|Publication number||US4117178 A|
|Application number||US 05/848,971|
|Publication date||Sep 26, 1978|
|Filing date||Nov 7, 1977|
|Priority date||May 24, 1976|
|Also published as||CA1074050A1, DE2723211A1, DE2723211C2|
|Publication number||05848971, 848971, US 4117178 A, US 4117178A, US-A-4117178, US4117178 A, US4117178A|
|Inventors||Walter O. Pillar|
|Original Assignee||Arco Polymers, Inc.|
|Export Citation||BiBTeX, EndNote, RefMan|
|Patent Citations (4), Referenced by (4), Classifications (19), Legal Events (4)|
|External Links: USPTO, USPTO Assignment, Espacenet|
This application is a continuation-in-part of my copending application Ser. No. 689,026, filed May 24, 1976, now abandoned.
The invention relates to a process for incorporating non-polymeric halogenated compounds into styrene polymer particles in aqueous suspension during the impregnation of the particles with a blowing agent.
Polymer foams are highly desirable in building construction because of their light weight and good heat insulating property. A prerequisite for use in the construction industry is the foam must have reduced flammability. Many halogenated organic compounds have been proposed as additives for the purpose of reducing the flammability of the foams.
In the case of expandable styrene polymer particles, the non-polymeric halogen compounds are often added to the particles by heating an aqueous suspension of styrene polymer particles in the presence of the halogen compound and a blowing agent until the particles are impregnated with the additives. Impregnation with the blowing agent to produce expandable styrene polymer particles may be carried out at temperatures between 60° and 150° C. However, when the organic halogen compounds are added to the impregnation system, lower temperatures, usually 60°-90° C., are used to prevent decomposition of the halogen compound which may in turn cause degradation of the polymer and subsequent impairment of the expanding and molding properties of the polymer. These lower temperatures require longer time for the impregnation process and, in the case of larger polymer particles, the particles may not be completely impregnated, as shown by the presence of hard cores in the particles after expansion. Shorter times of impregnation and the elimination of hard cores in the particles can both be accomplished by carrying out the impregnation at higher temperatures. It was, therefore, desirable to have a process for impregnation of styrene polymer particles with blowing agents at higher temperatures while still not detrimentally affecting the organic halogen compounds.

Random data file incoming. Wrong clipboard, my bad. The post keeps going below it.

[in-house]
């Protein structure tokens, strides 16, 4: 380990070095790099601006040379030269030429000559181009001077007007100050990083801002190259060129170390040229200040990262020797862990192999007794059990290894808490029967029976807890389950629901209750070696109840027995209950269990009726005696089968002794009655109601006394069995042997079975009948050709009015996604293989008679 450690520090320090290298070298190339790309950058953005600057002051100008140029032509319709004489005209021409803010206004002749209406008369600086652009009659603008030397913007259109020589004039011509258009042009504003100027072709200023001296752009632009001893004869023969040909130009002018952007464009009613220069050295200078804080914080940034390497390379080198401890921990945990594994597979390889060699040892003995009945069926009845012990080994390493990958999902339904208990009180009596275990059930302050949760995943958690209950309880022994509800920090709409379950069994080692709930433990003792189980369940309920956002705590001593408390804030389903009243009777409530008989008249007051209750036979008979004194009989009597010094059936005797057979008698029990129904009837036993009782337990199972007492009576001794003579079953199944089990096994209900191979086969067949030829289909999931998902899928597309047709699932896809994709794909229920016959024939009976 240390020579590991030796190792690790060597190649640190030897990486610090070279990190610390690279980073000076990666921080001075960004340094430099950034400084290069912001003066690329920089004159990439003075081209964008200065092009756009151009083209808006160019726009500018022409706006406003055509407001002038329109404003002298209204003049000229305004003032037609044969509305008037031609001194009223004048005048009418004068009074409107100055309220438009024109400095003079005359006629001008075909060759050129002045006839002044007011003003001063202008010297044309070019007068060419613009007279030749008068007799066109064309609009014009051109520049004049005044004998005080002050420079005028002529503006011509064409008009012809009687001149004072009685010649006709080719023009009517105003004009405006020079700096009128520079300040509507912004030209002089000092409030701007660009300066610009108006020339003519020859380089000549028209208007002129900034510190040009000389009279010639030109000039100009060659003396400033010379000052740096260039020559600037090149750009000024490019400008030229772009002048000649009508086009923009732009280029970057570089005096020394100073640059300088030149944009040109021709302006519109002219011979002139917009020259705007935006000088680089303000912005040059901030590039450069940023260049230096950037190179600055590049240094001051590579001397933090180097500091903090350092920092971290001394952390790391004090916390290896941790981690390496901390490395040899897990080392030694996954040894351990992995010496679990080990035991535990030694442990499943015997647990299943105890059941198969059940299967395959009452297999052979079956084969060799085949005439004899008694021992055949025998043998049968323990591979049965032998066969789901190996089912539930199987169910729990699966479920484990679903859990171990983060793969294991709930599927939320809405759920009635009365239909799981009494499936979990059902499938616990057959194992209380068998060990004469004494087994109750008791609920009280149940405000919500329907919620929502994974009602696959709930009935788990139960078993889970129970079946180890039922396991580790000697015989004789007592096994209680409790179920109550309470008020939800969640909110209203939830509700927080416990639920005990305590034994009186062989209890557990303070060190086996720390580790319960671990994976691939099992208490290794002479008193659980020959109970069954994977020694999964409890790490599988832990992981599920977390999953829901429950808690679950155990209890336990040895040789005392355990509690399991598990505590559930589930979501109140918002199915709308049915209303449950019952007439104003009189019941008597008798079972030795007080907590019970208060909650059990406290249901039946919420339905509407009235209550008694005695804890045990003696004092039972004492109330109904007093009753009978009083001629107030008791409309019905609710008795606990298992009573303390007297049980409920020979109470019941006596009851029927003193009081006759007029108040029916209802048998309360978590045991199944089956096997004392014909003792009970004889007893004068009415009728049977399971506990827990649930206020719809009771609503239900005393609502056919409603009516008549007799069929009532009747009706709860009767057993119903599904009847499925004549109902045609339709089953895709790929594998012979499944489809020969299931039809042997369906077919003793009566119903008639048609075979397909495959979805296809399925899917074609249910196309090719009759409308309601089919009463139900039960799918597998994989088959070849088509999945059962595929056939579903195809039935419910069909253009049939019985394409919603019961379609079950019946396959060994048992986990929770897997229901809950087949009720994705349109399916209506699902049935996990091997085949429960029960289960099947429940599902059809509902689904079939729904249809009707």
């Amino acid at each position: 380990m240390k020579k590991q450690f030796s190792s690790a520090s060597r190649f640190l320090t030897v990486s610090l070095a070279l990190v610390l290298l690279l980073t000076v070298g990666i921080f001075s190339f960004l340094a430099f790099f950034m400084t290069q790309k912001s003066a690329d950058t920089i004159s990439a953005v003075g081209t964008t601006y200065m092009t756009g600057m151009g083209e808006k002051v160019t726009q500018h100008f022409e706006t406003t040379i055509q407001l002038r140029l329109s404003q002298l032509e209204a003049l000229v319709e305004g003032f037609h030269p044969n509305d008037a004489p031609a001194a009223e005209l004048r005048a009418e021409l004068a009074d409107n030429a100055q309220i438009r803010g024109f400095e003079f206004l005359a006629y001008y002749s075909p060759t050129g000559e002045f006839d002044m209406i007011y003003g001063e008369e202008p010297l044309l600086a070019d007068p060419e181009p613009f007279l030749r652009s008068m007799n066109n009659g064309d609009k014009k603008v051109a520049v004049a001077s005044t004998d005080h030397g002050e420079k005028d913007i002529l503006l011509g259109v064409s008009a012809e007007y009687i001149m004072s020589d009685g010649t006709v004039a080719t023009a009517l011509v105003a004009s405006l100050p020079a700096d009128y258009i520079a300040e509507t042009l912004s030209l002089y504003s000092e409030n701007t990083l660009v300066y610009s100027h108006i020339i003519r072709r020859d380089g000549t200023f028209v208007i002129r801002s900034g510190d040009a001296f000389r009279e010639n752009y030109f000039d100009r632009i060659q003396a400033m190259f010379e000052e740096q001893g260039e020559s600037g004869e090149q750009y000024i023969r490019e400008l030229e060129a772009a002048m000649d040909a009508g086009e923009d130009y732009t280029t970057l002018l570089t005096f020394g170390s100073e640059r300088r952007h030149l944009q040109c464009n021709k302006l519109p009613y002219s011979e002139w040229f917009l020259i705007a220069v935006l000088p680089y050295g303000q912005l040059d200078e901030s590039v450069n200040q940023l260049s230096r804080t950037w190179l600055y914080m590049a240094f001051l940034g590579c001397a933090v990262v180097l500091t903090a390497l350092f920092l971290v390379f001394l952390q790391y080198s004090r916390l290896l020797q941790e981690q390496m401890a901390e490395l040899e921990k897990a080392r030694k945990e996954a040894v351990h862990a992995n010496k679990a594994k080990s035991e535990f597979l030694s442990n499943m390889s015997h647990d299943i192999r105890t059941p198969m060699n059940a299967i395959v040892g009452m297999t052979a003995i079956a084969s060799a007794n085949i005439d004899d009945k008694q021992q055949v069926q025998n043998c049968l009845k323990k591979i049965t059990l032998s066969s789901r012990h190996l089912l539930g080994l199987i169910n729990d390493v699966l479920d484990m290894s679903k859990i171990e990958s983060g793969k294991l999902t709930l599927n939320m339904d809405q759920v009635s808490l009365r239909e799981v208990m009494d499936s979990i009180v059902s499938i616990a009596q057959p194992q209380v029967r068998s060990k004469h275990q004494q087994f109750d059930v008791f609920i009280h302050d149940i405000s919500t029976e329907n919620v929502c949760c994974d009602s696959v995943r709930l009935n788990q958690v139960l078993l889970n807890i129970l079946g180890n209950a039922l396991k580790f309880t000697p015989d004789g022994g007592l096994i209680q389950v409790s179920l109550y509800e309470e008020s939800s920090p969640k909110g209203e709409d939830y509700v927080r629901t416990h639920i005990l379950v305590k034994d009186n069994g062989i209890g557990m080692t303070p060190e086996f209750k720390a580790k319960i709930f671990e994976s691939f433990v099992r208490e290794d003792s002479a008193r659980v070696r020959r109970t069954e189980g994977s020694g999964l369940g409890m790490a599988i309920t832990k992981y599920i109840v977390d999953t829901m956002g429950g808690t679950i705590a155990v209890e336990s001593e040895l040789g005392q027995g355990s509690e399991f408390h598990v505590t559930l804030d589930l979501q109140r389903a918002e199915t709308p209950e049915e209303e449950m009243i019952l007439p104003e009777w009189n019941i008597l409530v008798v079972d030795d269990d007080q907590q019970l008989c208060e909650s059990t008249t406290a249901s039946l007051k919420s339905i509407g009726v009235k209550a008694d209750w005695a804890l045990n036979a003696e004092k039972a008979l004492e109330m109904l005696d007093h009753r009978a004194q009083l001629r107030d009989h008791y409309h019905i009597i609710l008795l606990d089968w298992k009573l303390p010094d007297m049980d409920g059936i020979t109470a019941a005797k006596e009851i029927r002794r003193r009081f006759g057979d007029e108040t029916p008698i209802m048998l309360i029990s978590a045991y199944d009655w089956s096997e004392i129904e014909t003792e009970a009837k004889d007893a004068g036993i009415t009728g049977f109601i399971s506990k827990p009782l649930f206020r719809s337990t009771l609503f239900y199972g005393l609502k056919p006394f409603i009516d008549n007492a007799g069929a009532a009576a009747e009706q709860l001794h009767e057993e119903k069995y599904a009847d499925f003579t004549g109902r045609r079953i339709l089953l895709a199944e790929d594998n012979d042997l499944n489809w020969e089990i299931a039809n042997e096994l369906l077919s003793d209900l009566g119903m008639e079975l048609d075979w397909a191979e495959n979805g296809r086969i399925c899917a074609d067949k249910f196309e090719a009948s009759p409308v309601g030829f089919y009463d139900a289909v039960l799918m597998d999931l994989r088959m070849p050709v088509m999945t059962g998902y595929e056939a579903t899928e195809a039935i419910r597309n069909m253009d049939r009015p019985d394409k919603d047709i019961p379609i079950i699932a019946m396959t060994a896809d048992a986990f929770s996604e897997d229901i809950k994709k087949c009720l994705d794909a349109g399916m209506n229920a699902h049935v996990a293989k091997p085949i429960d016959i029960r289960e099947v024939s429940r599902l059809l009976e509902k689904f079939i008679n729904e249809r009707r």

It has now been found that the impregnation of styrene polymer particles with blowing agents in aqueous suspension in the presence of organic halogen compounds can be accomplished at temperatures of between 100° and 125° C. by adding to the suspension, prior to heating, a sterically hindered phenolic antioxidant for the halogen compound.
In accordance with the invention, a variety of expandable thermoplastic homopolymers and copolymers can be made to have reduced flammability. The polymers may be derived from vinyl aromatic monomers, such as styrene, vinyl toluene, isopropylstyrene, alphamethylstyrene, chlorostyrene, tert-butylstyrene, etc., as well as copolymers prepared by the copolymerization of at least 50 percent by weight of a vinyl aromatic monomer with monomers such as butadiene, alkyl methacrylates, alkyl acrylates, acrylonitrile and maleic anhydride. For the purpose of convenience, these polymers and copolymers are referred to herein as styrene polymers.
The styrene polymers can, of course, be produced by any of the known techniques, for example by suspension or mass polymerization, to obtain particles in the form of beads or pellets.
To render the polymer particles expandable, the blowing agent is incorporated into the particles, as for example in U.S. Pat. No. 2,983,692, by suspending the particles in water with the aid of suspending agent systems such as tricalcium phosphate in combination with an anionic surfactant.
The blowing agents are compounds which are gases or which will produce gases on heating. Suitable agents include aliphatic hydrocarbons containing from 4-7 carbon atoms in the molecule, such as butane, pentane, cyclopentane, hexane, heptane, cyclohexane, and the halogenated hydrocarbons which boil at a temperature below the softening point of the polymer. Mixtures of these agents may also be used, such as a 50/50 mixture of isopentane/n-pentane, or a 55/45 mixture of trichlorofluoromethane/n-pentane. Usually from 3 to 20 percent of blowing agent per 100 parts of polymer is incorporated by the impregnation.